This research examines the characteristics, consequences, and potential factors impacting the prevalence of prescription fraud committed by pharmacy employees. Using standard thematic content analysis, 292 cases prosecuted by Medicaid Fraud Control Units throughout the nation are analyzed. Preliminary results reveal that certain kinds of fraud (generic substitution, short-counting, and filling prescriptions without a refill) are committed more regularly, or at least detected more readily than other kinds of fraud Most of the prosecutions involved pharmacists accused of fraud and many of the offenses were committed in groups. Implications for future research and policy are provided.
Pharmacists are responsible for filling 1.6 billion prescriptions annually in the United States. (Wivell and Wilson 1994). Although the majority of these prescriptions are filled legally, recent investigations suggest that some pharmacists use various methods to illegally tamper with the prescriptions that they fill. Despite the fact that these illicit behaviors can and do result in significant financial and physical harm to both the health care system and the individual medical consumer, the American public has largely ignored this lucrative white-collar crime (Taylor 1992). This lack of concern is somewhat understandable given the fact that the American public has historically maintained a high degree of trust in pharmacists and other health care professionals (Ford 1992; Pontell et al. 1982; Sutherland 1949; Wilson et al.1985). For example, for 10 years public opinion research has rated pharmacy as the most honest and ethical occupation (McAneny and Moore, 1994). Building on these data, Wivell and Wilson (1994:38) point out that pharmacists "[garner] higher marks for honesty and ethical standards than the clergy."
Despite this high degree of public confidence, there is reason to believe some pharmacists regularly defraud the Medicaid system. These acts are commonly classified as prescription fraud. Recent research on this topic (Taylor 1992) outlines a variety of innovative ways in which pharmacists are able to defraud the Medicaid system. For instance, upcoding refers to situations wherein a pharmacist fills a prescription with a cheaper generic drug but bills Medicaid for the originally prescribed, more expensive brand-name drug.1 Phantom billing is a term used to describe scenarios in which a pharmacist bills Medicaid for prescriptions not provided to the recipient. Double billing refers to situations wherein more than one insurance company is billed for a single set of prescriptions. The practice of kickbacks involves situations where pharmacists receive or provide funds to or from other health care providers in exchange for referrals. As subsequent discussion will demonstrate, these and other innovative schemes represent a serious threat to the health care delivery system in this country.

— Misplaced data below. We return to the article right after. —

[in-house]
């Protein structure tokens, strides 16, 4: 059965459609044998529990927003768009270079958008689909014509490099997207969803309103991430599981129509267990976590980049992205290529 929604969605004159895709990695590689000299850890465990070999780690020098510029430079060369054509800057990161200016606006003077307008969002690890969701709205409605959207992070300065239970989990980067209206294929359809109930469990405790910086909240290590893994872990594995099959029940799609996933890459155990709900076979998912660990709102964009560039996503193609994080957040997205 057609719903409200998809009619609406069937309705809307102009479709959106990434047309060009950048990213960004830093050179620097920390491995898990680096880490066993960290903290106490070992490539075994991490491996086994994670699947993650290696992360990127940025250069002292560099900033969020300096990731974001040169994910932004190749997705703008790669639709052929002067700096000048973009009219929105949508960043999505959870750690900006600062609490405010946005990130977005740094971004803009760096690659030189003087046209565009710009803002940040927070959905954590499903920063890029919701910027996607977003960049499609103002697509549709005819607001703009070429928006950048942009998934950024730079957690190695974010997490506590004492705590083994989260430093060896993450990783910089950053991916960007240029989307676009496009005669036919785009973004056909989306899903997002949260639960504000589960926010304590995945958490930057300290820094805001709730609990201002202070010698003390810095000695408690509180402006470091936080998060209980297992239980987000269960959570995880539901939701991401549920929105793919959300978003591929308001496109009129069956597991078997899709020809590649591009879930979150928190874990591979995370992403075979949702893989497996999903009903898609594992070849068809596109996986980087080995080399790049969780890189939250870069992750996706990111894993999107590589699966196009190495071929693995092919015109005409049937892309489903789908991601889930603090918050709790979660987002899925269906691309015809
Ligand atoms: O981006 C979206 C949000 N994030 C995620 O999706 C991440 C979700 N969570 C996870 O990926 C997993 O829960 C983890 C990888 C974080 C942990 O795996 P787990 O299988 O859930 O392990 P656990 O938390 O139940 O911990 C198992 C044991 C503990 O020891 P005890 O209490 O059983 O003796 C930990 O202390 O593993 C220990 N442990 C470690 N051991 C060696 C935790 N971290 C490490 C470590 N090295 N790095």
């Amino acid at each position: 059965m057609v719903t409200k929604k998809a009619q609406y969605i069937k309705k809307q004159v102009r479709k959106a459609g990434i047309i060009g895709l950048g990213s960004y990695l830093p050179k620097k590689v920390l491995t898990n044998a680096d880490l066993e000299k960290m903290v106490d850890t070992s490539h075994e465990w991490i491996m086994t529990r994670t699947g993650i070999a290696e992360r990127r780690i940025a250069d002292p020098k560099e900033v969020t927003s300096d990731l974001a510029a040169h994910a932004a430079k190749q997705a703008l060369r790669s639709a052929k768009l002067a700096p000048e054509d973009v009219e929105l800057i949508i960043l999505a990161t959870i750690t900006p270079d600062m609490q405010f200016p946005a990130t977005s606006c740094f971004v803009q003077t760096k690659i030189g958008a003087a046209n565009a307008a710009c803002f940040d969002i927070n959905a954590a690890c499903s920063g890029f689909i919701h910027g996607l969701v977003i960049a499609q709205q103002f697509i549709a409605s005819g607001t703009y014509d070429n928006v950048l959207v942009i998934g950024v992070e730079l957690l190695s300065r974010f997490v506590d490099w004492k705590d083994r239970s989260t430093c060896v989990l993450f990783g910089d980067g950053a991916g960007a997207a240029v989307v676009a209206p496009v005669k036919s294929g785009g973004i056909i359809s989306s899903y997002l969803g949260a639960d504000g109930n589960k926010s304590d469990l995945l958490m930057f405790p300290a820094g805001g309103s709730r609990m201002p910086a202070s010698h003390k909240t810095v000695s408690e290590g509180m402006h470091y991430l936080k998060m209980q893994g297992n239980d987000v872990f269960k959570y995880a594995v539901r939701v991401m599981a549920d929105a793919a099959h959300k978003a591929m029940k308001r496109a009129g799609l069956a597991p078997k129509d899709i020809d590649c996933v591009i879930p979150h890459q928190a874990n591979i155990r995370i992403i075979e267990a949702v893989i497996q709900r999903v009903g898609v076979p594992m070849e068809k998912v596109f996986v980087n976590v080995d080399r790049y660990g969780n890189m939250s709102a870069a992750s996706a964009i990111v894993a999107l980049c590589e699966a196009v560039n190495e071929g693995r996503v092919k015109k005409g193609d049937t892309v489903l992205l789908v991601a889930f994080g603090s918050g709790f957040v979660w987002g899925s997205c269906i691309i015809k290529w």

Medicaid Fraud Control Units (MFCUs) are given the responsibility of detecting, investigating, and prosecuting Medicaid fraud (Bailey 1991); therefore, Medicaid prescription fraud falls under their jurisdiction. Interestingly, it was not until the 1980s that MFCUs began to uncover the various illicit prescription schemes being used to defraud the Medicaid system. Subsequent investigations have revealed that prescription fraud is a profitable and prevalent offense.
Given the illusive nature of these acts, the precise amount of prescription fraud occurring is unknown. Instead, we must rely on estimates to gauge the seriousness of this problem. The available estimates indicate that 10% of all funds spent on health care is lost to fraud and abuse in the health care arena (Ford 1992:2). Note that these estimates translate into losses of $50 to $80 billion a year (Taylor 1992:17). According to Ford (1992:2) such losses will contribute, along with other factors, to an increase in spending in health care. Specifically, Ford predicts that costs will increase from $280 billion in 1982 to $2 trillion by the year 2000. …